I liked Kiera. She was headstrong and knew what she wanted. She also had a penchant for practical jokes (the portals going to women’s dressing rooms was funny). Her paranormal ability (communicating with animals and opening portals) was intriguing. I liked that the author explained what she could do and how she met her wolves. I loved her scenes with Wyatt. She wanted him, and she would have him, regardless of what her brothers said. I was laughing out loud at the scenes where she asked different brothers about sex.

The bad guy, Roth, was a growing presence in the book. I liked that the author didn’t give too much away about him, only that he was collecting people with paranormal abilities and using them as mercenaries. I liked the mystery around why he was doing that and who he was. Nothing was answered about him, just that he was holding Ashlyn captive, and he was this very nasty, very evil person. I am looking forward to seeing more of him in the upcoming books.

The secondary characters, including the people from the other group of paranormals, rounded out the book. I liked seeing the guys’ different paranormal abilities and how they used them. I hope they get their books (along with their HEAs).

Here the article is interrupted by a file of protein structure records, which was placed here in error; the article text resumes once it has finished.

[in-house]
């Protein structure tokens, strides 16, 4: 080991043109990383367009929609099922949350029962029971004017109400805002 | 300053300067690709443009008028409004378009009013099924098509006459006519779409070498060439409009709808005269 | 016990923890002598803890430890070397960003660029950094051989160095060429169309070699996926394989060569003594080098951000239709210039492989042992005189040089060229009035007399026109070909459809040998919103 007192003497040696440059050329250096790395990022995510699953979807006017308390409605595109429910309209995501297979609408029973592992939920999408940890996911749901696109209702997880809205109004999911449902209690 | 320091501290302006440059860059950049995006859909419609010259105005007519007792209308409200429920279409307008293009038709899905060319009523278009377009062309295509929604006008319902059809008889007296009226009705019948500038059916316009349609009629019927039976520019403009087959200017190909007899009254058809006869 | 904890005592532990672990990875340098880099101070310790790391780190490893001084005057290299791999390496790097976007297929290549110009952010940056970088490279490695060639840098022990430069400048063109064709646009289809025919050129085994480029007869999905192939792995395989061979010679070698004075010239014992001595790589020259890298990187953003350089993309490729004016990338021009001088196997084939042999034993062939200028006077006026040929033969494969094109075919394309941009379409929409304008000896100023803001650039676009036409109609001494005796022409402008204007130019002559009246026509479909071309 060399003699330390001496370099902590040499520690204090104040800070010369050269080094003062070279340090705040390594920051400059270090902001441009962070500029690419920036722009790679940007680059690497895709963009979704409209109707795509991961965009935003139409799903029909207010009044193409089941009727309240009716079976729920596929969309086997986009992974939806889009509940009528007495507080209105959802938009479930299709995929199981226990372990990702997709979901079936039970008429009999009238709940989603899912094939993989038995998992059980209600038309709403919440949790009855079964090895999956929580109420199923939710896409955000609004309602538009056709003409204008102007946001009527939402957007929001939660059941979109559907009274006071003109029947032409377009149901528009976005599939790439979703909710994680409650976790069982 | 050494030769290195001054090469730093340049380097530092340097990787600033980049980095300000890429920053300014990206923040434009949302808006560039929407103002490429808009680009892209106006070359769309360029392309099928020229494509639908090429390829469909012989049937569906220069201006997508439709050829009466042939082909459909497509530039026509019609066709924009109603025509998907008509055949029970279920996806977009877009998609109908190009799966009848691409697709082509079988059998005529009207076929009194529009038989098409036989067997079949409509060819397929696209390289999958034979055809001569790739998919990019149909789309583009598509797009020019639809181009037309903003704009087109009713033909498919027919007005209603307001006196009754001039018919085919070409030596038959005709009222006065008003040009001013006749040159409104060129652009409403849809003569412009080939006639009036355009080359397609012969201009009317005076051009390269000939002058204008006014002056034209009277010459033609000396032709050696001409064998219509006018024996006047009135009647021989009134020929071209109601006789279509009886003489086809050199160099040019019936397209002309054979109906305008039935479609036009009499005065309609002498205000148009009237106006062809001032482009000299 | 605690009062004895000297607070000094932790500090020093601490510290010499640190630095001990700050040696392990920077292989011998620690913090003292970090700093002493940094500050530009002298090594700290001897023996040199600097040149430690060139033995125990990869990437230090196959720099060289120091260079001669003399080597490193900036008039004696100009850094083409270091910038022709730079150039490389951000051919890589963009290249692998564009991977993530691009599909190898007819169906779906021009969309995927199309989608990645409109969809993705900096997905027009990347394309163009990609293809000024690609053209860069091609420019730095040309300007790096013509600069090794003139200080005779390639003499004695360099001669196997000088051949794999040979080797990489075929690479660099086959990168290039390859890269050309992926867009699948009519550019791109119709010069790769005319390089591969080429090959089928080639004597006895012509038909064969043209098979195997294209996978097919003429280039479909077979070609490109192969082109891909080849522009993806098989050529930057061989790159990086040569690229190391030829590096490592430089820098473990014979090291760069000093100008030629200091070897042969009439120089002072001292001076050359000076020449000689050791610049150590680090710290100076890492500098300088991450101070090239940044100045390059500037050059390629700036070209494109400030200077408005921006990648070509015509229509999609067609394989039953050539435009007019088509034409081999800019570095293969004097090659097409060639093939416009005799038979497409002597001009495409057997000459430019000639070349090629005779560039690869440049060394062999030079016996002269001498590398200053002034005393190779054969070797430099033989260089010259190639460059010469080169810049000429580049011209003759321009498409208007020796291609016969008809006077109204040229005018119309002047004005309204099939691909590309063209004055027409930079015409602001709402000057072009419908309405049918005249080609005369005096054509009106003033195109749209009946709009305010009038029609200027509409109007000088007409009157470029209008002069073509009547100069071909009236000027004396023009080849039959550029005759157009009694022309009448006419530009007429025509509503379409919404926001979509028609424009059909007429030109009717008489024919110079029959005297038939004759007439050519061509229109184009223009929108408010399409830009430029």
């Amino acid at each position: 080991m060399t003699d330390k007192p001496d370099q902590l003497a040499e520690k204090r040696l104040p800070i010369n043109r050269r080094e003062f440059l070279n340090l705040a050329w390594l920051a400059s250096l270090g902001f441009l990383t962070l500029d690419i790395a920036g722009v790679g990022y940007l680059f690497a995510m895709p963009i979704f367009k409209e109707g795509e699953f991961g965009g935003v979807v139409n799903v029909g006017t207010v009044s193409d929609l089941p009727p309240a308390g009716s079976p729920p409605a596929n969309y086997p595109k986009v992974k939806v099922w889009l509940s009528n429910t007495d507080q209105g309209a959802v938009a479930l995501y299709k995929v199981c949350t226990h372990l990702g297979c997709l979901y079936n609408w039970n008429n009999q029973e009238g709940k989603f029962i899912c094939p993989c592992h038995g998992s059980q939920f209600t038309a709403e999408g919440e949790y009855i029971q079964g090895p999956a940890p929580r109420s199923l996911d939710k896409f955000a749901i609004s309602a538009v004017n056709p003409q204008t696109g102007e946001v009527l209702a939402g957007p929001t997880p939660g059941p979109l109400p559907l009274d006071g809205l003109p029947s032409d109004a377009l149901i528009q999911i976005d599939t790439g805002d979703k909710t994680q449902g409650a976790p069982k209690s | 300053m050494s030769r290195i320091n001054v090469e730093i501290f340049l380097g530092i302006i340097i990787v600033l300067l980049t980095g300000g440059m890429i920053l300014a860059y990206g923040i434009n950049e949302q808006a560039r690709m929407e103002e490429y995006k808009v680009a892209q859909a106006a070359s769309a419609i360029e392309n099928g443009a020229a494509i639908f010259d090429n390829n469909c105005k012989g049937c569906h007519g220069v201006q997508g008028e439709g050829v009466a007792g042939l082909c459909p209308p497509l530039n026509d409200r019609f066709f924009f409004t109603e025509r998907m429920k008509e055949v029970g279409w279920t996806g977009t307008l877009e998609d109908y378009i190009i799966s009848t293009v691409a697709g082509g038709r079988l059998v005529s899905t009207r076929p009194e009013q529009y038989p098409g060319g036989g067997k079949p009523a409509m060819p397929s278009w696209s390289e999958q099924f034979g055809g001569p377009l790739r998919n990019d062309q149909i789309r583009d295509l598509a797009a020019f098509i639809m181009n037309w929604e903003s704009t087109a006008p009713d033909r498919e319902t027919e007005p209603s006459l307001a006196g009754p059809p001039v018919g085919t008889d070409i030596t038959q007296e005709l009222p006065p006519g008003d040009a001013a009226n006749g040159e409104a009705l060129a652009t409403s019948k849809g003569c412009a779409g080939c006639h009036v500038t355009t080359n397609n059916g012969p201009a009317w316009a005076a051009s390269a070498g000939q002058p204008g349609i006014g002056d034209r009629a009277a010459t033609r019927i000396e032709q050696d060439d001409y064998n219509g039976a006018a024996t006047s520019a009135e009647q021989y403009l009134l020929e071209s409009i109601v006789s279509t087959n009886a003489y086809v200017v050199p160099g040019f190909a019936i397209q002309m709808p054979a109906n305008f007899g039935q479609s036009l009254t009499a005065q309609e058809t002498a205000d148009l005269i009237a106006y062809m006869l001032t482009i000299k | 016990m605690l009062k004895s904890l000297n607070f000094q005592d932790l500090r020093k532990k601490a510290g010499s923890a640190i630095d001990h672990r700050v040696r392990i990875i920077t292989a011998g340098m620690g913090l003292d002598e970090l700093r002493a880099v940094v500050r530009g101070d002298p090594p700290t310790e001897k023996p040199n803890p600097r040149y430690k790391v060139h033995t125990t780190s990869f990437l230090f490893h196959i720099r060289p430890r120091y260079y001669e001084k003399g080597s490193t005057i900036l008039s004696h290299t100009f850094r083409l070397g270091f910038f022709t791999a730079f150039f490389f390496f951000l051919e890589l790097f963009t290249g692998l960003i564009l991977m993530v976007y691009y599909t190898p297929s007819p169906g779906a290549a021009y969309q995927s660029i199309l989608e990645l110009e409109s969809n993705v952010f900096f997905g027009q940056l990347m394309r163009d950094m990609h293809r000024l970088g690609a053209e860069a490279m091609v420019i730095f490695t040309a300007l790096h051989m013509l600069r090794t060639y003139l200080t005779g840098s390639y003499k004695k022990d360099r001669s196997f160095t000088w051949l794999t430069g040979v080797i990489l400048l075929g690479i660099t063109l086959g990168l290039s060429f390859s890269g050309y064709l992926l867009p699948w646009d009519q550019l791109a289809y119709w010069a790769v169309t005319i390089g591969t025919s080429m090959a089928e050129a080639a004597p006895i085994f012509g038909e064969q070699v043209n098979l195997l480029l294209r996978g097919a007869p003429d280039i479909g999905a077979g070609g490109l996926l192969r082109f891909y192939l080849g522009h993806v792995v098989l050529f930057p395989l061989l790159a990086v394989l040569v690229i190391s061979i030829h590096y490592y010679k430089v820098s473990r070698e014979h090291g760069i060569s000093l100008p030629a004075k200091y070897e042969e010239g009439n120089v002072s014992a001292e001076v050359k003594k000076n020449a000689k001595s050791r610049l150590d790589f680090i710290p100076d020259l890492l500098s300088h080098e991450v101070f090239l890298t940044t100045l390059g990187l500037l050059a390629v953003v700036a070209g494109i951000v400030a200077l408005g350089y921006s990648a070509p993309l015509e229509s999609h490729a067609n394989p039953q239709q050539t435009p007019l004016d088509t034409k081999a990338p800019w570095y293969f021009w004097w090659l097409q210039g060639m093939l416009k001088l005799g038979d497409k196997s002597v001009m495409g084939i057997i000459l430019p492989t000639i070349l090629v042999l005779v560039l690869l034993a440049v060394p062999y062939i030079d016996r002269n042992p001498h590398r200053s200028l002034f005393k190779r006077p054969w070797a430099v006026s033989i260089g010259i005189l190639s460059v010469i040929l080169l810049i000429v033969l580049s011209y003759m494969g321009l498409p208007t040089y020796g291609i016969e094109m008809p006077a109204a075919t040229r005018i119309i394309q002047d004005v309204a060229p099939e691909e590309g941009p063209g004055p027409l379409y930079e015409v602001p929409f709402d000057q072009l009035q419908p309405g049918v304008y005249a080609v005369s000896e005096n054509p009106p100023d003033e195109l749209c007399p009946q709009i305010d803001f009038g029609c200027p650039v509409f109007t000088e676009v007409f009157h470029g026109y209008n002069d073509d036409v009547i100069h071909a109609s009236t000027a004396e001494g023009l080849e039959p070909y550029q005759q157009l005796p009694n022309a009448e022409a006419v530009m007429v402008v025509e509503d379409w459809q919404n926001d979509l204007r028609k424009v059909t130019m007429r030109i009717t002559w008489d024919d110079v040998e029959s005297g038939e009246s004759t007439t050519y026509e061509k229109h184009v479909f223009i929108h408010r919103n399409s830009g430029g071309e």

The paranormal angle was well written. The author kept me glued to the book with each ability uncovered. They fascinated me. I liked how they used their abilities to not only protect Wyatt but to fight Roth. I didn’t particularly appreciate that they immediately attacked the other group they found in Wyatt’s mansion or didn’t even bother to try and see who they were. They could have been allies, but no, the boys decide to fight them. That is my complaint about that (hopefully, the author will fix it in book 2!!).

The romance angle was ok for me. I liked the attraction between Wyatt and Kiera, but it didn’t progress beyond that. By the end of the book, I wanted more than a few stolen kisses between them. But, on the other hand, it was very refreshing to have a romance novel where the main characters weren’t having sex.

Something caught my attention when the author brought it up, and then she didn’t address it again. Nicholai (the head of the group and a precog) said that Kiera had a fated mate, and Wyatt wasn’t it. It was brought up again later in the book and then dropped. But I need more answers!! Does that mean that Kiera’s fated mate is still out there? Or was Nicholai wrong, and it was Wyatt all along? I hope that it gets explained more in the other books.

I had mixed feelings about the end of Shadowed Horizons. While I liked what I read, I hated that nothing was resolved, and had more questions than answers. Also, I didn’t particularly appreciate that it ended on somewhat of a cliffhanger. But that cliffhanger did its job, and now I have to read book 2!!

I would recommend Shadowed Horizons to anyone over 21. There is language, violence, and sexual situations.

Starry-Eyed Love (Spark House: Book 2) by Helena Hunting